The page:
Customs Comprehensive Guarantee and Brexit
Currently you need a CCG (via a bank) in place if the business engages in any of the following. The bank makes a charge to the business for the guarantee.
- Has a Deferment Account Number (DAN) which defers import VAT and customs duty. There are systems currently to reduce the guarantees required for both VAT (SIVA) and excise duty (EPSS) for compliant businesses. The guarantee is by default (unless reduced by one of these schemes) twice the monthly deferment limit, termed actual debt.
- Uses one or more the temporary import reliefs such as inward processing, and the potential duty at stake is termed potential debt.
- Imports goods to a customs or excise warehouse in the UK, and the potential duty at stake is termed potential debt.
From 1 January 2021, HMRC are reducing the need for so many CCG’s and only if the business engages in the following may a CCG be required.
- Has a DAN for customs duty (not import VAT as this will be subject to postponed accounting) in the UK (Scotland, England or Wales)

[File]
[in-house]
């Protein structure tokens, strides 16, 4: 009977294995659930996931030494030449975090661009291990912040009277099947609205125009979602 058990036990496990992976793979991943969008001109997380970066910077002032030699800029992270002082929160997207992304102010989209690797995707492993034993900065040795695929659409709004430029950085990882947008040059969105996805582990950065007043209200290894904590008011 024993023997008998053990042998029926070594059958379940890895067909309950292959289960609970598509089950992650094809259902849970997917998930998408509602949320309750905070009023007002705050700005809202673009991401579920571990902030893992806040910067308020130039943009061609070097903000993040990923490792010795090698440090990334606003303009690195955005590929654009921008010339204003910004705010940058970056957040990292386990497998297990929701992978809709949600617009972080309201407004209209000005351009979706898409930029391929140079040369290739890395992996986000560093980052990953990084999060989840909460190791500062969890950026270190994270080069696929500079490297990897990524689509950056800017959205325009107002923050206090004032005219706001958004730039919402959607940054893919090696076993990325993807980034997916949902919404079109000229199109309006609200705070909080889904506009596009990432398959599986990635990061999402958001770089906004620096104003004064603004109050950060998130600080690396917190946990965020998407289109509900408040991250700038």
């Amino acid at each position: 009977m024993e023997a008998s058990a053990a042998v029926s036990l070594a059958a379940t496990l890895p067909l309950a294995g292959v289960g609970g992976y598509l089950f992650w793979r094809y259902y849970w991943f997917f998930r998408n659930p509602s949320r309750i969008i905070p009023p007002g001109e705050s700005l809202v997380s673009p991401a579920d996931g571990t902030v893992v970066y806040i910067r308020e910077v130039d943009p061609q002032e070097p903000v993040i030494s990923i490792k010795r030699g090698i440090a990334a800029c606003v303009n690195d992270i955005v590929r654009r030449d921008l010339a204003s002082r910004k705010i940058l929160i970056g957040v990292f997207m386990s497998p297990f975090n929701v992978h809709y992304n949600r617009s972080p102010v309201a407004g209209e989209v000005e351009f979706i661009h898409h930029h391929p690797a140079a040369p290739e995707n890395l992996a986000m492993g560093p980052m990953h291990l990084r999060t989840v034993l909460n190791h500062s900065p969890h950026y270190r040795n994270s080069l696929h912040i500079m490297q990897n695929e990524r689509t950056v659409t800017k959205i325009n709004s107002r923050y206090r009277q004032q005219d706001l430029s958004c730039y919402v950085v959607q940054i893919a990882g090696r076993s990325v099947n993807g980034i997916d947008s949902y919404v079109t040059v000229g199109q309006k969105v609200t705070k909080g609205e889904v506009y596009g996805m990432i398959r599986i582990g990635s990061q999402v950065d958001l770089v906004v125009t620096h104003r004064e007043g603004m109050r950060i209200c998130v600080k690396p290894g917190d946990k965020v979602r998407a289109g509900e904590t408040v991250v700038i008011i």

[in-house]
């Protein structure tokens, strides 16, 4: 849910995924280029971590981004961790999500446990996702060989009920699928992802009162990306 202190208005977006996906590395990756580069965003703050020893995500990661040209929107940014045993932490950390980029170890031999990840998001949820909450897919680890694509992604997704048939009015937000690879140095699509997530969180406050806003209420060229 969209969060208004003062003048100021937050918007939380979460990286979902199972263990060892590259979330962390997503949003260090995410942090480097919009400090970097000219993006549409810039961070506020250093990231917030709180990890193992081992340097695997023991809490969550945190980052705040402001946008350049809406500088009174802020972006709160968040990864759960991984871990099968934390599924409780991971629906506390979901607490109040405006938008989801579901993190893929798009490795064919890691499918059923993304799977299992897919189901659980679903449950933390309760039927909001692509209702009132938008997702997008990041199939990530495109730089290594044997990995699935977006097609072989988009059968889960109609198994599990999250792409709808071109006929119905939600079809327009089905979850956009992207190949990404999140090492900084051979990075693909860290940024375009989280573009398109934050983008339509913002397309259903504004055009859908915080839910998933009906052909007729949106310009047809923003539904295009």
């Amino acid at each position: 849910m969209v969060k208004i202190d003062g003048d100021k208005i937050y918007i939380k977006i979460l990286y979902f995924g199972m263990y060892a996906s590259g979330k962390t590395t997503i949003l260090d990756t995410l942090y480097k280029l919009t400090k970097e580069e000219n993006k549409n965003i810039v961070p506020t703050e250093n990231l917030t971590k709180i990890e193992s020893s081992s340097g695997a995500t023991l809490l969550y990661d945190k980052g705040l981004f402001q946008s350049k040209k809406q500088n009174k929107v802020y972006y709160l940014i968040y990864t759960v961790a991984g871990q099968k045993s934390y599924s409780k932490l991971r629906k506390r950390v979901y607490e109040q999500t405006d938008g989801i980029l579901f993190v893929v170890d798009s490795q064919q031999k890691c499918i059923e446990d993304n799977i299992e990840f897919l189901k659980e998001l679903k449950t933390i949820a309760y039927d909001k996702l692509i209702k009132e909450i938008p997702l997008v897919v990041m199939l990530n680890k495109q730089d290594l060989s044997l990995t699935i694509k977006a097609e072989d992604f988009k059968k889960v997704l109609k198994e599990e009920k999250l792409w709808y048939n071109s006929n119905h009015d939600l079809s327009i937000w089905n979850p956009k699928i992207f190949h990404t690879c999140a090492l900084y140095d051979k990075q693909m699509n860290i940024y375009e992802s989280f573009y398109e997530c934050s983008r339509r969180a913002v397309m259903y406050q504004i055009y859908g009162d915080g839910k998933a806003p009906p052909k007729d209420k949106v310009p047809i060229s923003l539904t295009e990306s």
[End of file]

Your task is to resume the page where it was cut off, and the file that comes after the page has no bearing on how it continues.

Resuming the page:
- Uses one or more of the temporary import reliefs such as inward processing
- Imports goods to a customs or excise warehouse
- Imports goods directly into Northern Ireland from outside the UK under a DAN
However as a mitigation measure post Brexit, HMRC are writing to CCG holders to advise them if their CCG is still required. HMRC review the importers financial standing remotely (from accounts submitted to Companies House presumably) and if they judge that the risk of insolvency is low, coupled with a good compliance record with them, they are withdrawing the need for a CCG. The importer is invited to write to the HMRC CCG team in Manchester after 1/1/21 and ask for its removal.